City Guide to Edinburgh, Scotland

City Guide to Edinburgh, Scotland

Government Releases Scottish Radon Risk Map

By edg - Posted on 24 April 2009

A new map, produced for the Scottish governement, has been released which shows areas of Scotland that have the highest levels of the naturally-occurring radioactive gas radon. The survey, based on tests of 19,000 Scottish dwellings, has been published to help homeowners identify whether they need to take any action.

In Scotland as a whole, around 62,000 homes are located in Radon Affected Areas, although it is estimated that only between 1,000 and 3,000 of these will have radon concentrations above the Action Level.

Two radon-affected areas were identified in 1993 in Scotland - one
in Kincardine and Deeside/Gordon and the other in the area round
Helmsdale in Sutherland and Caithness. The new maps follow a more
detailed survey and provide a more accurate picture of where radon
levels are relatively high.

The Radon Affected Areas are spread across 16 local authorities and
those with the highest numbers of possibly affected homes include
Aberdeenshire, Highland, Orkney, and the Scottish Borders.

None of the 170 Edinburgh dwellings measured in the survey had levels of radon that were considered at or above the "action level." The Edinburgh and Borders radon map, on page 24, shows spots in East Lothian with 1-3% of dwellings with Action Levels of radon and a higher than normal incidence of radon throughout the Borders.

Radon risk

Radon occurs in all rocks and most soils and while quickly diluted
if it escapes into the air, it can get trapped inside buildings and,
over time, exposure can increase the risk of lung cancer. Radon is the second biggest cause of lung cancer after smoking, causing around 1-2,000 deaths in the UK annually, compared to about 30,000 deaths due to smoking.

The UK Action Level for radon is 200 becquerels per cubic metre (Bq m-3). The Health Protection Agency recommends that houses above this level should have works done to address the problem.

Testing for radon is a straightforward process. Two small detectors are placed in a house for three months after which they are sent for analysis. Where a high level of radon is present, steps can be taken to reduce the level, normally increasing the ventilation under a suspended floor or sucking out the radon from under a solid floor using a small fan. The cost of remedial work is usually in the range of 500-2,000 pounds. In cases where remedial work is required but owners are unable to pay, financial assistance may be available from the local authority, depending on its policies for assistance.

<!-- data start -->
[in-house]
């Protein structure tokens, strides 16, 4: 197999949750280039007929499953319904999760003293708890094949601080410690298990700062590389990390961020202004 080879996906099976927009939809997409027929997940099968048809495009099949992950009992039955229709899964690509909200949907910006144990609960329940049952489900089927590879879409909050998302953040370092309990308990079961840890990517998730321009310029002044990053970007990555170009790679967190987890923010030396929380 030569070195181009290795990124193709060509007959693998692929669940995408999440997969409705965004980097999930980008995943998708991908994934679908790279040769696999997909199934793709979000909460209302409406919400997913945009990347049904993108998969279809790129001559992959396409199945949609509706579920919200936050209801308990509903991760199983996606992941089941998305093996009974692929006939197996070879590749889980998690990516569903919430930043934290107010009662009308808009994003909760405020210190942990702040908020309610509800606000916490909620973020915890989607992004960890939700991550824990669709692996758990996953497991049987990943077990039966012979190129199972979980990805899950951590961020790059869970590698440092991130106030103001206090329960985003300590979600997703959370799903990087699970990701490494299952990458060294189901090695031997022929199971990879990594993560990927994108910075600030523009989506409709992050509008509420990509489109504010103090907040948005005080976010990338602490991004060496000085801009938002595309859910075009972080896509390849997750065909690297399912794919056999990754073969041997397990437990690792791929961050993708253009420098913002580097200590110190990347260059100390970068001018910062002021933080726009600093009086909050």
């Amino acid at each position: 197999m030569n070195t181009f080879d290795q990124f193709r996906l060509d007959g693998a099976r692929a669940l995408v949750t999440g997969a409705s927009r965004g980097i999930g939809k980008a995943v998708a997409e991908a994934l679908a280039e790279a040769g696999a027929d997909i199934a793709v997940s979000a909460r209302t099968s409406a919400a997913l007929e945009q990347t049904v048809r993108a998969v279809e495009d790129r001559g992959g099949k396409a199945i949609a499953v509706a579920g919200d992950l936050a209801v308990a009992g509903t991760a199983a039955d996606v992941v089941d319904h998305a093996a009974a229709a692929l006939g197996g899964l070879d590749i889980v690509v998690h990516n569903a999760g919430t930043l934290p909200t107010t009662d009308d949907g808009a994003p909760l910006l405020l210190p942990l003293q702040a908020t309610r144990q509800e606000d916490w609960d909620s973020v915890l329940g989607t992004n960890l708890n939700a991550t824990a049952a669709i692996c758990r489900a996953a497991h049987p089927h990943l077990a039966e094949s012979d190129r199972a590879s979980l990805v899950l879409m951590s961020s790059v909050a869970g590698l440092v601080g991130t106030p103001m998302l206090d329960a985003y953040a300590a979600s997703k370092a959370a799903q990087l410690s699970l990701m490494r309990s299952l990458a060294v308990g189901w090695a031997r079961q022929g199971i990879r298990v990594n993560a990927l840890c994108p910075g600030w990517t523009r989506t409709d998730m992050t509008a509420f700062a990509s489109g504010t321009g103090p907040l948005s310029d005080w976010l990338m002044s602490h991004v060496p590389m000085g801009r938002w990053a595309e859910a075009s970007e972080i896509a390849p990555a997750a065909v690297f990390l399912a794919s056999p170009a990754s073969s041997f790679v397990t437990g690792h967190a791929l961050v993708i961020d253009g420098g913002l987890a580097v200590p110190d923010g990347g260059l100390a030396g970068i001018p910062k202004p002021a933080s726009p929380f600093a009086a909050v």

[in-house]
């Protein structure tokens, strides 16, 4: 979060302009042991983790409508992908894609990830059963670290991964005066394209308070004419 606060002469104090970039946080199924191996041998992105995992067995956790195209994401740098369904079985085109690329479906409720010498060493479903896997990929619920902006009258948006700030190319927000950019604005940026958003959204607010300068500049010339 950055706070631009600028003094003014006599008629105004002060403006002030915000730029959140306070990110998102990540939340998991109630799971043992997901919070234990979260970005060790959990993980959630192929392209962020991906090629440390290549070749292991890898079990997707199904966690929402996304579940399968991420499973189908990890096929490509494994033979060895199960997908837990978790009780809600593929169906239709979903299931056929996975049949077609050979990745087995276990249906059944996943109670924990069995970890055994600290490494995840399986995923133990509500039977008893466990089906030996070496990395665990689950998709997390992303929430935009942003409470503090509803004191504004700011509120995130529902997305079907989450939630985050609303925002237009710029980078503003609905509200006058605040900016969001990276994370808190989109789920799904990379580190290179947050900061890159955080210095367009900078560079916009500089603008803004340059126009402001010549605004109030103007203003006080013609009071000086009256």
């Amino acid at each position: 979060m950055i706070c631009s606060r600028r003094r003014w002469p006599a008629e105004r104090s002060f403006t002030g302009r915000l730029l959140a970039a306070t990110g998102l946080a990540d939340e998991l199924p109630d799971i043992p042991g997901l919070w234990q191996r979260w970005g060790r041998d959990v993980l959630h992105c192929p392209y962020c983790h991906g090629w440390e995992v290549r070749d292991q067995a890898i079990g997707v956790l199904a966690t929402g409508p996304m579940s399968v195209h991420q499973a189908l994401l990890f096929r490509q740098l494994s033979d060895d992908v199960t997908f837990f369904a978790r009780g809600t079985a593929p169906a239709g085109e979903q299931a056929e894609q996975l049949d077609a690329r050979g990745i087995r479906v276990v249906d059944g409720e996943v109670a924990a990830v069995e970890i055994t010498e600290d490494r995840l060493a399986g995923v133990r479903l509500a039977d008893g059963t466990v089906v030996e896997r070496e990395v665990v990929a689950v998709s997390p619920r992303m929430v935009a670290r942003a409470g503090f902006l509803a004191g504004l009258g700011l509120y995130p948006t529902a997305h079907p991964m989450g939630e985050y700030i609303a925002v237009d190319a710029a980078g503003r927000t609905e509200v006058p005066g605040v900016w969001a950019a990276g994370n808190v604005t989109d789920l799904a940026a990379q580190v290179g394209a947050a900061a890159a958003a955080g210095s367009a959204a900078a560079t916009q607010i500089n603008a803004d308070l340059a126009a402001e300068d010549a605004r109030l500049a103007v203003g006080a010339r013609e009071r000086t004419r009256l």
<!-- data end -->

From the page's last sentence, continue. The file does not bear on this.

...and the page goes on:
Building regulations guidance has been amended so that radon protection measures must be incorporated where a new building is in an area of high risk.

Remedial action

The Scottish Government will be working with the Health Protection Agency and others to offer information and advice in the areas most affected by radon. Householders living in areas with a five per cent or more chance of their home being above the Action Level will be offered a free radon test, to be organised by the Health Protection Agency, as part of a phased programme of help, advice and training from the Scottish Government.

The maps - produced by the UK Health Protection Agency for the Scottish Government - shows 'Radon Affected Areas', where at least one house in a hundred can be expected to exceed the HPA's Action Level.

The HPA advises that any house showing a radon build-up above this level should have work carried out to remedy the problem.

In response to the map's publication, the Scottish Government has announced free testing for homeowners in areas with a five per cent chance or more of houses being above the Action Level.

"The build-up of radon in houses can put health at serious risk and is estimated to cause between 100 and 200 lung cancer deaths in Scotland every year," said Nicola Sturgeon, Cabinet Secretary for Health and Wellbeing.

"Anyone in an area where the chance of their house being above the Action Level is five per cent or more will be entitled to a free test, to be carried out by the Health Protection Agency."

The testing programme will be carried out on a rolling basis from this summer until 2011.

Sturgeon added: "We are amending building regulations guidance to ensure that all new buildings proposed within the identified risk areas are constructed with the required radon protection measures."

"In addition, we will encourage local authorities and NHS boards to ensure that any public buildings - such as schools or hospitals - in radon affected areas are properly tested and to take the appropriate action as required."